IP Newsletter - April / May 2019
Print still matters
Trade show catalog bars patent
The U.S. Patent and Trademark Office won’t consider an invention novel enough to qualify for a patent if a publicly available printed publication “anticipated” it. With a recent ruling, the U.S. Court of Appeals for the Federal Circuit (which hears all appeals concerning patents) provided some guidance on how it determines whether a publication was publicly available on the relevant date. This article reviews the case and the court’s opinion and includes a short sidebar highlighting the effect of the U.S. Supreme Court’s decision in SAS Institute, Inc. v. Iancu, mandating that the Patent Trial and Appeal Board institute inter partes review either on all of the claims a petitioner has challenged or none of them.
Nobel Biocare Svcs. AG v. Instradent USA, Inc., No. 17-2256, Sept. 13, 2018, Fed. Cir.
SAS Institute, Inc. v. Iancu, No. 16–969, April 24, 2018, S.Ct.
Stairway back to court
Erroneous jury instructions trip up copyright verdict
The 2016 ruling by a trial court in a copyright infringement case over Led Zeppelin’s classic rock anthem “Stairway to Heaven” garnered a lot of attention. The U.S. Court of Appeals for the Ninth Circuit has now sent the case back to the trial court (which ruled in the band’s favor). This article looks at the court’s ruling, which provides some valuable light on how to prove copyright infringement of music in the process.
Skidmore v. Led Zeppelin, No. 16-56057, Sept. 28, 2018, 9th Cir.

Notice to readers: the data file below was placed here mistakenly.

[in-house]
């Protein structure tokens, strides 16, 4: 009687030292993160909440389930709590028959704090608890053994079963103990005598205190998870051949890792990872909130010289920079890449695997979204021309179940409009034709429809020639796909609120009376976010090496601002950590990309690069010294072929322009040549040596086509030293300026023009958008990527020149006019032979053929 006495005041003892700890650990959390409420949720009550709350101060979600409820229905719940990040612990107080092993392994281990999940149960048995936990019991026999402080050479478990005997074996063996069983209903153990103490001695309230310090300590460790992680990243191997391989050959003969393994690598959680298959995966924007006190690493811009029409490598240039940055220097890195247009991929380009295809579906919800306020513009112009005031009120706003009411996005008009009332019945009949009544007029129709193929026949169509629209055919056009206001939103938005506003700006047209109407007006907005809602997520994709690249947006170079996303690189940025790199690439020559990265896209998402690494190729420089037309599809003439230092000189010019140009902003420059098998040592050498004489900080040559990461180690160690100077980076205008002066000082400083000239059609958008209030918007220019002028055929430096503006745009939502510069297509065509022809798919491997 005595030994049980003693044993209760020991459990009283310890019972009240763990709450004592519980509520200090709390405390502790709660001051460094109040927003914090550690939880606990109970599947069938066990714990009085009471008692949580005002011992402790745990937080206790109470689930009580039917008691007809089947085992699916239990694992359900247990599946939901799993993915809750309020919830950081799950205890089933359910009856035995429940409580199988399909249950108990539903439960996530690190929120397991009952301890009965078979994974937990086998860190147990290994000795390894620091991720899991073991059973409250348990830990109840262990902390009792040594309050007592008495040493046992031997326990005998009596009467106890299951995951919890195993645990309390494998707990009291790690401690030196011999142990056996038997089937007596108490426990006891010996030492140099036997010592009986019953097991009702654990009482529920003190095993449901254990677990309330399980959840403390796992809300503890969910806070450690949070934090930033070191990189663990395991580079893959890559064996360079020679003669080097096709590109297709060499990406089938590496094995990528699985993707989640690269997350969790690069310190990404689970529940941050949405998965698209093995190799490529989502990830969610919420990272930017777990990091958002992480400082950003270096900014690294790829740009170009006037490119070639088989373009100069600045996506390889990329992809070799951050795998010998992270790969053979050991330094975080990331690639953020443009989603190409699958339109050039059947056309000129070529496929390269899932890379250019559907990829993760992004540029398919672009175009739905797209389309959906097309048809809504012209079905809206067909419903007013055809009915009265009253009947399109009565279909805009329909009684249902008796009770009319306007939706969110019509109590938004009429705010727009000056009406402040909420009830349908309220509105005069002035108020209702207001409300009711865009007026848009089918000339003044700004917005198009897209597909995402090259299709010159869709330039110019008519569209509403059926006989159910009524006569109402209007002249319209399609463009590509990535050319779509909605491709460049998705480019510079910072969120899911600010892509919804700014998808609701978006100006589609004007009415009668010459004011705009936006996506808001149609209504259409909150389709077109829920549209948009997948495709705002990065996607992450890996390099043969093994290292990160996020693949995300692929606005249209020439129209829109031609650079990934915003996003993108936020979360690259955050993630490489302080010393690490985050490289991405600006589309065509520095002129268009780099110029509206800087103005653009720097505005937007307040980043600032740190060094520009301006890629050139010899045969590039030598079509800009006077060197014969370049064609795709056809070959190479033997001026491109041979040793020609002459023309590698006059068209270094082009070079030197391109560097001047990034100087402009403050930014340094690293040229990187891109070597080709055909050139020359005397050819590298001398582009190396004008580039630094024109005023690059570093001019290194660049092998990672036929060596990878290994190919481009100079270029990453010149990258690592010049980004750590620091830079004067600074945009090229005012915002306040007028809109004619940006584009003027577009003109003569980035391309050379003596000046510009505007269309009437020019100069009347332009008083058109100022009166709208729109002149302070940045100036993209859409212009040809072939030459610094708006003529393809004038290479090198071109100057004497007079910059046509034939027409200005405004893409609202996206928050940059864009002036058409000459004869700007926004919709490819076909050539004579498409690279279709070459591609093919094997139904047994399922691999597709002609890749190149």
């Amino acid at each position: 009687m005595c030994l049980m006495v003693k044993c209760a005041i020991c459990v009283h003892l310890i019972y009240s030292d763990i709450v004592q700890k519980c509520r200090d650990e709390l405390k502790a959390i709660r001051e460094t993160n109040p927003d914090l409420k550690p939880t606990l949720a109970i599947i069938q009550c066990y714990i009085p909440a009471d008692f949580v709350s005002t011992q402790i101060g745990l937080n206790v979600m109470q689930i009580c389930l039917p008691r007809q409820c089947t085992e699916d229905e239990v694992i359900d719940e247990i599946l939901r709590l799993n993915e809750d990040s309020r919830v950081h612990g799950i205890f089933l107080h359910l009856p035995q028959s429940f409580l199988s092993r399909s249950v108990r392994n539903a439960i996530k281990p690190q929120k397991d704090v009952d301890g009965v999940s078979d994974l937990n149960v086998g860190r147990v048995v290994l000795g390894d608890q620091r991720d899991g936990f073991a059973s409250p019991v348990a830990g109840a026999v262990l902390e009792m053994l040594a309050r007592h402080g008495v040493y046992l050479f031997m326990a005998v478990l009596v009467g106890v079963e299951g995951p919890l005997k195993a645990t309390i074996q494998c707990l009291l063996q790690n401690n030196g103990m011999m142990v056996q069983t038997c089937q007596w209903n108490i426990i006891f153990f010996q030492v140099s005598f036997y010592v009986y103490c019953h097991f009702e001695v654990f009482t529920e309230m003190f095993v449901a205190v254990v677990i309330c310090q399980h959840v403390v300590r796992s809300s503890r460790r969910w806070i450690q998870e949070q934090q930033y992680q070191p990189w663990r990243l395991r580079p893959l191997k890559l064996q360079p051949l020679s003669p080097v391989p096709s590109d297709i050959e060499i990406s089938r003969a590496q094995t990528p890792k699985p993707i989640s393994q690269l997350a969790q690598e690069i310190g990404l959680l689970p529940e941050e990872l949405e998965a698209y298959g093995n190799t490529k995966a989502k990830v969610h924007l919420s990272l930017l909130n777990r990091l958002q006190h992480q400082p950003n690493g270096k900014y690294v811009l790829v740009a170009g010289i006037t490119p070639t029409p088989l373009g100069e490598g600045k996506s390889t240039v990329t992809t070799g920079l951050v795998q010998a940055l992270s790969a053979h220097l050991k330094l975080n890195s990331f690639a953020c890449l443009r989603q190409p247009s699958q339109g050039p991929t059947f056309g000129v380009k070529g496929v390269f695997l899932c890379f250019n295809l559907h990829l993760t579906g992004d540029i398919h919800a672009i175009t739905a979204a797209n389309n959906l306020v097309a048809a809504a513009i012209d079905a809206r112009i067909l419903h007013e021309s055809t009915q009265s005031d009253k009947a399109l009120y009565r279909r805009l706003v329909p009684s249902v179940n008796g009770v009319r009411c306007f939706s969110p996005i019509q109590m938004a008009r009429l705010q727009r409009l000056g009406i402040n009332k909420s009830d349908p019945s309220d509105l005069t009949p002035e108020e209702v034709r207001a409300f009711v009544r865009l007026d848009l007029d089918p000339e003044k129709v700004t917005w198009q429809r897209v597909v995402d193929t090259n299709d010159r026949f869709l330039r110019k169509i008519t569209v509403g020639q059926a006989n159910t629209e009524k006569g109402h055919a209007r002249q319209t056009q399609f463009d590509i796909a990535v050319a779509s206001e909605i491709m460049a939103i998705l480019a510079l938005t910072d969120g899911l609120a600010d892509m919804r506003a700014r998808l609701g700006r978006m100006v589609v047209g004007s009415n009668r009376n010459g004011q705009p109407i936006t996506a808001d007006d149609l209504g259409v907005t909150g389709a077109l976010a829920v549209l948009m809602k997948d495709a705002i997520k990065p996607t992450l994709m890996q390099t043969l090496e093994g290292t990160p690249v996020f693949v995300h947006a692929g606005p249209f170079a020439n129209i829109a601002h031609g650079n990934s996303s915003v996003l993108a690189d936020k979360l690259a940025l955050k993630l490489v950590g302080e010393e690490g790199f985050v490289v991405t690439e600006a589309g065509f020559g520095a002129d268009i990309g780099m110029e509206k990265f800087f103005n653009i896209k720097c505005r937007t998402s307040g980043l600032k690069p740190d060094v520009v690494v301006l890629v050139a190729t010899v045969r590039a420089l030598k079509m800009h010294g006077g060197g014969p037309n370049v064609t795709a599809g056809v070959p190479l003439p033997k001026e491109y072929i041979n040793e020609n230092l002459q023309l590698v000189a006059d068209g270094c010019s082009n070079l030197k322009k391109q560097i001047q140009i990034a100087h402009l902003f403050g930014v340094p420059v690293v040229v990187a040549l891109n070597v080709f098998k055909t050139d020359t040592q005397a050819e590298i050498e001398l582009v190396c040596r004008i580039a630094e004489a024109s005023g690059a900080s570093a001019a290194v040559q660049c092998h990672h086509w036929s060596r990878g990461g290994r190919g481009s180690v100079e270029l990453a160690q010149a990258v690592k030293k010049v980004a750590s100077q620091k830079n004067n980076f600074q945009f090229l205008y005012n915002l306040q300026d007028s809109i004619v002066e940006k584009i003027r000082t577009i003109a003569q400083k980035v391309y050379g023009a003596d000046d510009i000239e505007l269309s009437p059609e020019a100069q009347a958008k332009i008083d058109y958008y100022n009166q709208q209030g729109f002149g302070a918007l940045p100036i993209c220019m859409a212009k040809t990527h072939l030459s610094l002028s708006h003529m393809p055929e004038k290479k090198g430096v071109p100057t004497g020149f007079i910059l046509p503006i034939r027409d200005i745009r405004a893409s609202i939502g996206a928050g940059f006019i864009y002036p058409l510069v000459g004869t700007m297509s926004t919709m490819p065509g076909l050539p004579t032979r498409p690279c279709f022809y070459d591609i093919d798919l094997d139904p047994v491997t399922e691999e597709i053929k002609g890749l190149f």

How ranges described in prior art trigger obviousness presumption
Some patents specify ranges to account for variability ¬— for example, a range of temperatures in which a process occurs. These types of patents can run into obviousness issues that can invalidate them if the range overlaps with ranges detailed in so-called “prior art.” This article explains why patentees in such cases aren’t totally out of luck, though, as they have the opportunity to rebut the presumption of obviousness.
E.I. DuPont de Nemours & Co. v. Synvina C.V., No. 17-1977, Sept. 17, 2018, Fed. Cir.
Can you sue foreign corporations for trademark infringement?
E-commerce has allowed foreign corporations to reach new customers far beyond their borders. Sales to U.S. customers, though, might open up a foreign company to litigation in the United States. This article summarizes a decision by the U.S. Court of Appeals for the First Circuit shedding light on how a foreign defendant can land in federal court for alleged trademark infringement.
Plixer Int’l, Inc. v. Scrutinizer GmbH, No. 18-1195, Sept. 13, 2018, 1st Cir.